LANVIN’S SALES OFF TO A BRISK START IN NEW SAKS FIFTH AVENUE SHOP

Byline: Dianne M. Pogoda

NEW YORK — Lanvin is off to a rousing start at Saks Fifth Avenue.
In the six weeks since its new boutique has been open, the fall collection has rung up more than $220,000.
Saks officially christened the in-store shop — the first in the U.S. — with a buffet breakfast and the first American showing of the spring Lanvin line on Oct. 26.
Jean-Manuel Pourquet, Lanvin’s director for North and South America, said the ready-to-wear collection is expected to bring in about $1 million its first year at Saks.
The 350-square-foot boutique’s design is inspired by the Twenties style of Jeanne Lanvin, the house’s founding couturier. Its opening coincided with the relaunch of Arpège, Lanvin’s signature fragrance, which has not been available for five years.
Dominique Morlotti, who has been designing the Lanvin collection for three years, said embroidery and fluidity of the clothes are the two key elements of Jeanne Lanvin’s legacy that he keeps in mind when designing the collections.
Lanvin’s women’s and men’s collections are also sold at I. Magnin in San Francisco and Beverly Hills. There are a few numbers from the women’s collection at Barneys New York’s Madison Avenue store, but they are different from what’s available at Saks, said Pourquet. Isaacson’s in Atlanta and Nordstrom in Seattle also carry the line.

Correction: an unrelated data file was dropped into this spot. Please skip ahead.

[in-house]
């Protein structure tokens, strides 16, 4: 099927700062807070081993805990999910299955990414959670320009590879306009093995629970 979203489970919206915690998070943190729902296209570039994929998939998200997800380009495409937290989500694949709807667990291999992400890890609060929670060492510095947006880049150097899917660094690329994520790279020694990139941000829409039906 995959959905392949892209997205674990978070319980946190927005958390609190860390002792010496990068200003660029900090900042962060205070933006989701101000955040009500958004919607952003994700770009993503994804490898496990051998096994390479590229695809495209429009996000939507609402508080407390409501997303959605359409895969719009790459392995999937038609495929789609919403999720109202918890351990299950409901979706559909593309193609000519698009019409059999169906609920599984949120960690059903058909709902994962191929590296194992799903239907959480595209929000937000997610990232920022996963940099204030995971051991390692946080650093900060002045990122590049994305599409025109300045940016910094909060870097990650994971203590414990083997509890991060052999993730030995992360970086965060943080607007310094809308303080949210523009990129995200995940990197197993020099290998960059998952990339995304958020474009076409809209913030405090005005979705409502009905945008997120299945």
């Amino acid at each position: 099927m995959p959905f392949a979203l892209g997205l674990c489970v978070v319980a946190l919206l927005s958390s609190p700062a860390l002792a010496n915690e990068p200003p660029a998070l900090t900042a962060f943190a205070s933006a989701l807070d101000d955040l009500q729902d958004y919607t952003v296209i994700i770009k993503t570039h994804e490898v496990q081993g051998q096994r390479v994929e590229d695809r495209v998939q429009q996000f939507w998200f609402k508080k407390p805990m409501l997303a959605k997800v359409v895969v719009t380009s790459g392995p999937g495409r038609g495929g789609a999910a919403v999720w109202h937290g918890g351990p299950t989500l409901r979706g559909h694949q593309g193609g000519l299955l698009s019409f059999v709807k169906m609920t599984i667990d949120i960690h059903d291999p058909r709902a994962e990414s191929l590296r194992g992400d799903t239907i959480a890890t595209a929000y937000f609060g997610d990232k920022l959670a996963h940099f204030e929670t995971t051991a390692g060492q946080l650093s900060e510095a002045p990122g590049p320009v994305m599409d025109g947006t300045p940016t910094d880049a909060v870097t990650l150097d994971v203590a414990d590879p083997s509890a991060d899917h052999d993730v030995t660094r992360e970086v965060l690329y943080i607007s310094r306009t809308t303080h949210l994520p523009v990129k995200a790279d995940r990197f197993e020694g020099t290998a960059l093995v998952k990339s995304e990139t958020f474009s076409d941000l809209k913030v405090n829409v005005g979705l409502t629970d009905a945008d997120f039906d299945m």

The fall collection is doing well at Saks, Pourquet said, particularly coatdresses and organza blouses. He said that in the first month of selling a burgundy wool coatdress sold out of 40 pieces at $1,135, and about 50 organza blouses sold, ranging from $710 to $1,040.
Styles getting the best reaction for spring include a long black and white striped wool crepe jacket and pleated skirt at $1,900 and a short ottoman trenchcoat with wide-leg pants, at $2,300.
Arpège is exclusive to Saks here and is carried by six Magnin’s on the West Coast. The fragrance was developed in 1927, and was a bestseller in the U.S. in the Forties and Fifties, said Pourquet.
In the Sixties, however, the firm changed the formula and the bottle to make Arpège “more contemporary,” he said.
“It was detrimental to the fragrance,” he said. “So we have gone back to the original bottle and formula, with all natural ingredients. Five years ago, we removed all Arpège from around the world — we had to clean up the market before we could reintroduce the scent.”
Arpege is marketed and distributed in the U.S. by Cosmair, a division of L’Oreal.

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